Reveal or Conceal? An Explorative Study of Signaling Strategies to Build Legitimacy in Cleantech Ventures

Ekaterina Bjørnåli, Ferran Giones, Anders Billström

Research output: Contribution to conference without publisher/journalConference abstract for conferenceResearchpeer-review

Abstract

The emergence of cleantech industry offers a unique context to explore and develop
entrepreneurship theories. Cleantech ventures are important agents of environmental innovation,
they exploit technological knowledge contribute to an increased use of energy from renewable
sources or to a more environmentally friendly handling of waste. They represent an extreme case of
technology entrepreneurship: combining a strong focus on capital-intensive technologies with
complex industrial markets.
Cleantech ventures face greater firm and industry-level legitimacy challenges while accessing
external resources, compared to high-tech ventures operating in more established (legitimized)
industries. Zimmermann and Zeitz (2002) suggested that achieving a legitimacy threshold is related
to the emergence of a new venture. However, from the stage-based theory perspective, gaining
legitimacy is associated with overcoming critical junctures (Vohora et al. 2004). Instead of a unique
threshold, cleantech ventures might have to build and sustain legitimacy across different stages,
overcoming legitimacy thresholds (Fisher et al. 2016). Our study examines how cleantech ventures
pursue the process of signaling towards external parties to reach important entrepreneurial
milestones in different development stages. We address the following research questions: • Why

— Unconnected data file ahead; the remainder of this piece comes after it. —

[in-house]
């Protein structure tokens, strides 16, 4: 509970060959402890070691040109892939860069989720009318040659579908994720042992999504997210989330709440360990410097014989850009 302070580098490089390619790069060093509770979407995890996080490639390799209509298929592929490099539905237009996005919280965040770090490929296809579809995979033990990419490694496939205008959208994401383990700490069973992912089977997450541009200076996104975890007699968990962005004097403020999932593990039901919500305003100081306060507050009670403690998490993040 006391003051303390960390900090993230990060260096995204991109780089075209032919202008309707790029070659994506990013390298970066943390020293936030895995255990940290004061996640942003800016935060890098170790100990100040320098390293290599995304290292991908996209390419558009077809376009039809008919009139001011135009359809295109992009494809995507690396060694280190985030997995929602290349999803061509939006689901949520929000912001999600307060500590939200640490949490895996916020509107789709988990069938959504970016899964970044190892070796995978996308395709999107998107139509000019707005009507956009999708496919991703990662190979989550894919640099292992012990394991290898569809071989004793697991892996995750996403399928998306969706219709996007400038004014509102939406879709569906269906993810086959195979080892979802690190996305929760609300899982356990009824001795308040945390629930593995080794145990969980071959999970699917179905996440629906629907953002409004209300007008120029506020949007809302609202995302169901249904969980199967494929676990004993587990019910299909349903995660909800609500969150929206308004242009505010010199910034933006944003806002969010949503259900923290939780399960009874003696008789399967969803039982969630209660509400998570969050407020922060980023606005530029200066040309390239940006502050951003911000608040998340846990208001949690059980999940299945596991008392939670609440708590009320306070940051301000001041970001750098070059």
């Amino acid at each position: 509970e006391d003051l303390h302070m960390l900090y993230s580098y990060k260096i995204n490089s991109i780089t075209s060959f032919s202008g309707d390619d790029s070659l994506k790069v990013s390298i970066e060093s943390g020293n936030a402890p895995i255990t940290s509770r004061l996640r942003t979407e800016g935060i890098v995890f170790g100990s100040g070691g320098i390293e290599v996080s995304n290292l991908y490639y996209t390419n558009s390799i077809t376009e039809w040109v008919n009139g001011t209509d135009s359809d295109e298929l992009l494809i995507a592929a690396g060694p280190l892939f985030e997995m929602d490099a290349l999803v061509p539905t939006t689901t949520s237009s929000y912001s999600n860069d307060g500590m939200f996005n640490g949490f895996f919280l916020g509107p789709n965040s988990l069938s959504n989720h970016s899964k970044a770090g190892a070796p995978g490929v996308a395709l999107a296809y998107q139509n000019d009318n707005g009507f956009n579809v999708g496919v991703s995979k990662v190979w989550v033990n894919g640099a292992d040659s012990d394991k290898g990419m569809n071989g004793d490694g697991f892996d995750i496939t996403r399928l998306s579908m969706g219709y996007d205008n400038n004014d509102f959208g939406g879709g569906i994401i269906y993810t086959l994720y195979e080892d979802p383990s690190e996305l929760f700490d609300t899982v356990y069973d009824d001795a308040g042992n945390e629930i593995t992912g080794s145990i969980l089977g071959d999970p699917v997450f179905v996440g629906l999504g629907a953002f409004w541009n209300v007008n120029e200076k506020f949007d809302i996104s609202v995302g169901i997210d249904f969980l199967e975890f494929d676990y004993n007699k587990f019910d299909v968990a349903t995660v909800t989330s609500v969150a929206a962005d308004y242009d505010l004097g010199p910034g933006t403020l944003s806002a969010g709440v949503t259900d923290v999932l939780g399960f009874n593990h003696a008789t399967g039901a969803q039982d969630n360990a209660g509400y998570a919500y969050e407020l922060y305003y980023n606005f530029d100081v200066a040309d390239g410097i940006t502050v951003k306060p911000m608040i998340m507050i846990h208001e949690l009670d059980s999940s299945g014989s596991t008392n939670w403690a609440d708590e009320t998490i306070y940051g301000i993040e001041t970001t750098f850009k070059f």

and how do the cleantech ventures signal to gain legitimacy, and • What signals do they send in the
start-up and growth (late) stages?
Methodology
We use a multiple case-study of five cleantech firms. The selected companies started in Norway,
but operate internationally, as evidence of the global nature of this emerging industry. We have
carried out personal in-depth interviews with the CEOs of the five ventures (signal senders) using a
semi-structured interview guide in the spring 2016, and collected secondary data on the firms.
Results and Implications
Our findings describe the motivations and distinctive characteristics of the signaling actions.
Cleantech ventures pursue several parallel signaling strategies, shifting from resources to customers’
acquisition. Furthermore, as cleantech ventures issue multiple signals to external parties
simultaneously, consistency and complementarity between the signals amplifies the positive effect
on the firm’s legitimacy. We identify direct signals that reveal qualities of the firm, and derivative
signals that help to conceal perceived weaknesses. For cleantech entrepreneurs, having a focus on
direct signaling on how the technology performs and its market potential seems to be a more fruitful
strategy than signaling the environmental impact of technology in the early stage. While having an
experienced board helps to issue derivative signals to conceal the limited reputation of the founding
team.
Original languageEnglish
Publication date9. Jun 2017
Publication statusPublished - 9. Jun 2017
Event2017 Babson College Entrepreneurship Research Conference - The University of Oklahoma Michael F. Price College of Business, Norman, United States
Duration: 7. Jun 201710. Jun 2017
http://www.bcerc.com

Conference

Conference2017 Babson College Entrepreneurship Research Conference
LocationThe University of Oklahoma Michael F. Price College of Business
Country/TerritoryUnited States
CityNorman
Period07/06/201710/06/2017
Internet address

Keywords

  • Entrepreneurship
  • Cleantech
  • signaling theory

Fingerprint

Dive into the research topics of 'Reveal or Conceal? An Explorative Study of Signaling Strategies to Build Legitimacy in Cleantech Ventures'. Together they form a unique fingerprint.

Cite this